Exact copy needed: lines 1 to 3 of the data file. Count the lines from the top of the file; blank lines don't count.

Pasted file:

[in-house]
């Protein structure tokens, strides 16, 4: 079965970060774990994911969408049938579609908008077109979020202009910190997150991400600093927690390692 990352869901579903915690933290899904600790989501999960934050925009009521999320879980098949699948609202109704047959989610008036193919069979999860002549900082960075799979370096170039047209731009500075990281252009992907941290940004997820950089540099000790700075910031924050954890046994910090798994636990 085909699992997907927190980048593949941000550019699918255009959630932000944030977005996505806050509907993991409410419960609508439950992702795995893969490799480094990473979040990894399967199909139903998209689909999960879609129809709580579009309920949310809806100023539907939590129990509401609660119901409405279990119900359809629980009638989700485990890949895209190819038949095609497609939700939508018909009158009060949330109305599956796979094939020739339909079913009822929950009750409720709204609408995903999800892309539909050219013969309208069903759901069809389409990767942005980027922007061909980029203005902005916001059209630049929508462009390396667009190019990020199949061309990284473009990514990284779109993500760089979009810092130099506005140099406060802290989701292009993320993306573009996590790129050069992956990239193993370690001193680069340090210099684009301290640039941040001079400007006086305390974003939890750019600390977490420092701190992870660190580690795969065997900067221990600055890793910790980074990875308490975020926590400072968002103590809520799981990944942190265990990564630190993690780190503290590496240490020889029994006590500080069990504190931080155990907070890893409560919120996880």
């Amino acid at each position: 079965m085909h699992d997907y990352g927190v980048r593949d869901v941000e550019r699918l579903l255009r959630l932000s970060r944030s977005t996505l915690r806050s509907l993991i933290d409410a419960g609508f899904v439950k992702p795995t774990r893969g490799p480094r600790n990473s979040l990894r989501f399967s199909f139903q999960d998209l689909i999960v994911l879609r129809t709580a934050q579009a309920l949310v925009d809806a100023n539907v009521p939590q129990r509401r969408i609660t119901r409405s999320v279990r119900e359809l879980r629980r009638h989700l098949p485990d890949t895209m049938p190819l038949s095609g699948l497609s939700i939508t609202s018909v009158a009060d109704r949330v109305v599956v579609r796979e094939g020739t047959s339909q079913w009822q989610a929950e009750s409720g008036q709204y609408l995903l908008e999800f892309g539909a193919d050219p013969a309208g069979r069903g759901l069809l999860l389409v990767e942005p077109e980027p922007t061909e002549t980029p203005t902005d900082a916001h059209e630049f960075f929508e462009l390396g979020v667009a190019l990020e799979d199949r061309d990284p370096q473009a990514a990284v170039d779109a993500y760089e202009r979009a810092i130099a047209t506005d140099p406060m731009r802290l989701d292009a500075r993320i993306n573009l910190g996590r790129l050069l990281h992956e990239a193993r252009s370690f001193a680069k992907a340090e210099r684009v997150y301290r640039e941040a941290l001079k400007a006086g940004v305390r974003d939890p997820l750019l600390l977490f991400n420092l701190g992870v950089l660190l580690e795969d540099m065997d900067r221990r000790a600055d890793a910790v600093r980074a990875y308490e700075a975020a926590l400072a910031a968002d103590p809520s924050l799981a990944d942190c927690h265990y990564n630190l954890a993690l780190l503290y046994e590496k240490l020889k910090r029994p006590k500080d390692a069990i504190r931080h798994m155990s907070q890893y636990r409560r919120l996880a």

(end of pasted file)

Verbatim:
[in-house]
């Protein structure tokens, strides 16, 4: 079965970060774990994911969408049938579609908008077109979020202009910190997150991400600093927690390692 990352869901579903915690933290899904600790989501999960934050925009009521999320879980098949699948609202109704047959989610008036193919069979999860002549900082960075799979370096170039047209731009500075990281252009992907941290940004997820950089540099000790700075910031924050954890046994910090798994636990 085909699992997907927190980048593949941000550019699918255009959630932000944030977005996505806050509907993991409410419960609508439950992702795995893969490799480094990473979040990894399967199909139903998209689909999960879609129809709580579009309920949310809806100023539907939590129990509401609660119901409405279990119900359809629980009638989700485990890949895209190819038949095609497609939700939508018909009158009060949330109305599956796979094939020739339909079913009822929950009750409720709204609408995903999800892309539909050219013969309208069903759901069809389409990767942005980027922007061909980029203005902005916001059209630049929508462009390396667009190019990020199949061309990284473009990514990284779109993500760089979009810092130099506005140099406060802290989701292009993320993306573009996590790129050069992956990239193993370690001193680069340090210099684009301290640039941040001079400007006086305390974003939890750019600390977490420092701190992870660190580690795969065997900067221990600055890793910790980074990875308490975020926590400072968002103590809520799981990944942190265990990564630190993690780190503290590496240490020889029994006590500080069990504190931080155990907070890893409560919120996880």
């Amino acid at each position: 079965m085909h699992d997907y990352g927190v980048r593949d869901v941000e550019r699918l579903l255009r959630l932000s970060r944030s977005t996505l915690r806050s509907l993991i933290d409410a419960g609508f899904v439950k992702p795995t774990r893969g490799p480094r600790n990473s979040l990894r989501f399967s199909f139903q999960d998209l689909i999960v994911l879609r129809t709580a934050q579009a309920l949310v925009d809806a100023n539907v009521p939590q129990r509401r969408i609660t119901r409405s999320v279990r119900e359809l879980r629980r009638h989700l098949p485990d890949t895209m049938p190819l038949s095609g699948l497609s939700i939508t609202s018909v009158a009060d109704r949330v109305v599956v579609r796979e094939g020739t047959s339909q079913w009822q989610a929950e009750s409720g008036q709204y609408l995903l908008e999800f892309g539909a193919d050219p013969a309208g069979r069903g759901l069809l999860l389409v990767e942005p077109e980027p922007t061909e002549t980029p203005t902005d900082a916001h059209e630049f960075f929508e462009l390396g979020v667009a190019l990020e799979d199949r061309d990284p370096q473009a990514a990284v170039d779109a993500y760089e202009r979009a810092i130099a047209t506005d140099p406060m731009r802290l989701d292009a500075r993320i993306n573009l910190g996590r790129l050069l990281h992956e990239a193993r252009s370690f001193a680069k992907a340090e210099r684009v997150y301290r640039e941040a941290l001079k400007a006086g940004v305390r974003d939890p997820l750019l600390l977490f991400n420092l701190g992870v950089l660190l580690e795969d540099m065997d900067r221990r000790a600055d890793a910790v600093r980074a990875y308490e700075a975020a926590l400072a910031a968002d103590p809520s924050l799981a990944d942190c927690h265990y990564n630190l954890a993690l780190l503290y046994e590496k240490l020889k910090r029994p006590k500080d390692a069990i504190r931080h798994m155990s907070q890893y636990r409560r919120l996880a």